It is well known that the Arctic is warming up much faster than the rest of the globe. As a consequence, datasets which omit this region (HadCRUT and NOAA) underestimate the global warming trend. A new paper by Cowtan and Way addresses this cool bias by using satellite data to fill in these data gaps. They make a good case that this method also improves upon the NASA GISS dataset, which uses extrapolated data from surface stations to partly fill in the data sparse regions. Combining their new method of infilling with the most up-to-date sea surface temperatures gives a substantially larger trend over the last 15 years than the abovementioned datasets do. The temporary slowdown in global surface warming (also dubbed “the pause”) nearly disappears. As Michael Tobis notes:
This demonstrates is how very un-robust the “slowdown” is.
The corrections don’t amount to a huge change in absolute temperature change, and the new data actually fall inside the uncertainty envelope provided by HadCRUT4. As the paper correctly states:
While short term trends are generally treated with a suitable level of caution by specialists in the field, they feature significantly in the public discourse on climate change.
In the figure below (made by Jos Hagelaars) the global average temperature as calculated by Cowtan and Way (“C&W hybrid”) is compared to both the HadCRUT4 dataset and the CMIP5 multi-model mean as well as its 5% and 95% percentile values (RCP8.5): [Update: The figure below has
been replaced, since the original was found to be in error during discussions on CA). The confidence interval of this corrected graph is substantially narrower than the erroneous original one. Note that the current graph shows the 5 to 95 percentile range of model runs (i.e. the 90% confidence interval), whereas the previous ones showed the 95% confidence interval. At the bottom of the post a similar figure with both confidence intervals as well as the two sigma range is shown.]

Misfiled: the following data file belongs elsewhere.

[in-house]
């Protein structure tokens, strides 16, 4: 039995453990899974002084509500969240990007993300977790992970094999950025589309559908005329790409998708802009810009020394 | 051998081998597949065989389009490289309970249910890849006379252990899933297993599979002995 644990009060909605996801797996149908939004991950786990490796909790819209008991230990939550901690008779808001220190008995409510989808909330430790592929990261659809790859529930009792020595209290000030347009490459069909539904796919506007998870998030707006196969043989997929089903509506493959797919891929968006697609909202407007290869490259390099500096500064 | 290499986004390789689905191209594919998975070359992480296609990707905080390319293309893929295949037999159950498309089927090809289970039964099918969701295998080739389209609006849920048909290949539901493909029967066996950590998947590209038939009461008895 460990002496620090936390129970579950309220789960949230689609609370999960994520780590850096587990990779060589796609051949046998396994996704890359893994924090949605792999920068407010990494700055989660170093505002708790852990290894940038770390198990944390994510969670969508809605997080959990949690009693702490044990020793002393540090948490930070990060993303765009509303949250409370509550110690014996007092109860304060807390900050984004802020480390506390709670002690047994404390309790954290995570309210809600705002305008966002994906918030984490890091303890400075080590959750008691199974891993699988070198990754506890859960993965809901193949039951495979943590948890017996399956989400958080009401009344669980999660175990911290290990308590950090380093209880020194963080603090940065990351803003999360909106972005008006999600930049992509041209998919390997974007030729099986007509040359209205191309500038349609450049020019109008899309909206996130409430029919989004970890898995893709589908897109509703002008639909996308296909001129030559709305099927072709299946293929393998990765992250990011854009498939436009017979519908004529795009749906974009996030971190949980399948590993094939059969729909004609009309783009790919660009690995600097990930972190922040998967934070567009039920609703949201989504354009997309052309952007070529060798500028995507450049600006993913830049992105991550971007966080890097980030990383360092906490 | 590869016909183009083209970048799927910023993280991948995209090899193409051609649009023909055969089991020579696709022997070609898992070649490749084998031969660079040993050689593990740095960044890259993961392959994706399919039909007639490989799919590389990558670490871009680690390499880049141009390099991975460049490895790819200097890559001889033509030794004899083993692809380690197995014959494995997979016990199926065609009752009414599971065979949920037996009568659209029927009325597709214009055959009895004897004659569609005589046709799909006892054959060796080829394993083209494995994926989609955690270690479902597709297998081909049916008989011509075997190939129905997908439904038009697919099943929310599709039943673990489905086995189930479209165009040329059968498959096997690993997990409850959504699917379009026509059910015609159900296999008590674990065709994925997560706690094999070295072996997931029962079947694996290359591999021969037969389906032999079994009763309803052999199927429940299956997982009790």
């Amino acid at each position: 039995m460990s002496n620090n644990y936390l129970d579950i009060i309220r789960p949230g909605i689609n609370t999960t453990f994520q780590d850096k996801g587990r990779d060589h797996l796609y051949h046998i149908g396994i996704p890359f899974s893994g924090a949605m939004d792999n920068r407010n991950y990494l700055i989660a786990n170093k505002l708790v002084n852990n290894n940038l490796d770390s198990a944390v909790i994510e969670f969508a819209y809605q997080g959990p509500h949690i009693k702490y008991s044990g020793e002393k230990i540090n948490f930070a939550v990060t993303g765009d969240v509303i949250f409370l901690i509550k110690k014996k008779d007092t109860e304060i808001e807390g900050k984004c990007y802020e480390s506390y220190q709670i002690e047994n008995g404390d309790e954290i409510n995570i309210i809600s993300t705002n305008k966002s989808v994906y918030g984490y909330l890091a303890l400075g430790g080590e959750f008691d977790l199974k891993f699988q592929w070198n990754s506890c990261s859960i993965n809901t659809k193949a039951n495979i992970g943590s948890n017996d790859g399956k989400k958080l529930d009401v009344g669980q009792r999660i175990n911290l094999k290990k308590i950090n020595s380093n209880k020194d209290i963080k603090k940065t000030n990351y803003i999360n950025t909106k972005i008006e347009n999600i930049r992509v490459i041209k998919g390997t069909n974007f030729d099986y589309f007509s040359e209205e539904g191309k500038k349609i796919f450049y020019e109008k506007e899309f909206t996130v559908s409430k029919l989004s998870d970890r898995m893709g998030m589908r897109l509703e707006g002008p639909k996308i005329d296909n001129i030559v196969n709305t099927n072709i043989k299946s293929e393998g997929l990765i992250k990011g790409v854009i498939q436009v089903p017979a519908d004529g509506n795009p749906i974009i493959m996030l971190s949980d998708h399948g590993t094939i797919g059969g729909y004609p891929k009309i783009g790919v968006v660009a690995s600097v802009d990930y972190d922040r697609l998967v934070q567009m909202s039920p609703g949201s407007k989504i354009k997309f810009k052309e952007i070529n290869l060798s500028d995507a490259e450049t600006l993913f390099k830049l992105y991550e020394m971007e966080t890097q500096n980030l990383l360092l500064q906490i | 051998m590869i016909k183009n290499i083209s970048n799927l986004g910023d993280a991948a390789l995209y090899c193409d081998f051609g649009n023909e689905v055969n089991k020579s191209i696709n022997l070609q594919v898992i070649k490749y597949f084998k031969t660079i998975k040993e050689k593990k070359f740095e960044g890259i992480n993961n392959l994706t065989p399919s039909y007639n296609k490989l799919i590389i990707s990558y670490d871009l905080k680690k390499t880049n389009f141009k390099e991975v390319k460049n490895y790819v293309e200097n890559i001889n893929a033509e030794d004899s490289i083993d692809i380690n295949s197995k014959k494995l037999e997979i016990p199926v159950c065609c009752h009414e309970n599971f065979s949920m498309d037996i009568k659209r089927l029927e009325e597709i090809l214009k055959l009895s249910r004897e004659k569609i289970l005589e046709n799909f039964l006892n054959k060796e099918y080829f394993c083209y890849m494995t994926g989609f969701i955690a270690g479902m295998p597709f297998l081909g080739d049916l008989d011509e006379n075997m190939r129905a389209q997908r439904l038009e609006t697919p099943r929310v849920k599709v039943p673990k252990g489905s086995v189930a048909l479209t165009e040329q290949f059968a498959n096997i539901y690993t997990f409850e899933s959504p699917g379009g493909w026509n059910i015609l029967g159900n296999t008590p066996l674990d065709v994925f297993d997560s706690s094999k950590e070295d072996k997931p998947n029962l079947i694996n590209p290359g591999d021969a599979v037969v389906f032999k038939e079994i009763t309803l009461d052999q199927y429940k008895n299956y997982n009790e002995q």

Also with these data improvements, recent observations are at the low side of the CMIP5 model range. The comparison of observations to models has to be interpreted with caution however. Some people like to jump to preferred conclusions, but it’s good to keep in mind that the expected warming at a specific point in time depends on a combination of factors. Any of these factors -as well as shortcomings in the observational data, such as those discussed by Cowtan and Way- could contribute to a mismatch between observations and models:
- radiative forcing
- equilibrium climate sensitivity
- climate response time
- natural unforced variability
The last factor means that one shouldn’t expect the multi-model mean (in which most variability is cancelled out) to be identical to the observations (which are the result of a particular realisation of natural variability).
Cowtan and Way made a very clear video in which the main results of their paper are explained in just a few minutes. Highly recommended watching:
More commentary on the paper on e.g. RC (Rahmstorf), SkS (Cowtan and Way), Guardian (Nuccitelli), P3 (Tobis), Victor Venema, Neven. See also this very useful background information provided by the authors.
[some typos corrected and clarifications added, 16-11. Erroneous figure replaced 21-11.]
Update: Below a similar figure as above, with different confidence intervals for the model runs shown.
Update 2 (Feb 2014):
Jos Hagelaars added Cowtan and Way’s data for 2013 to a figure comparing observations to model projections: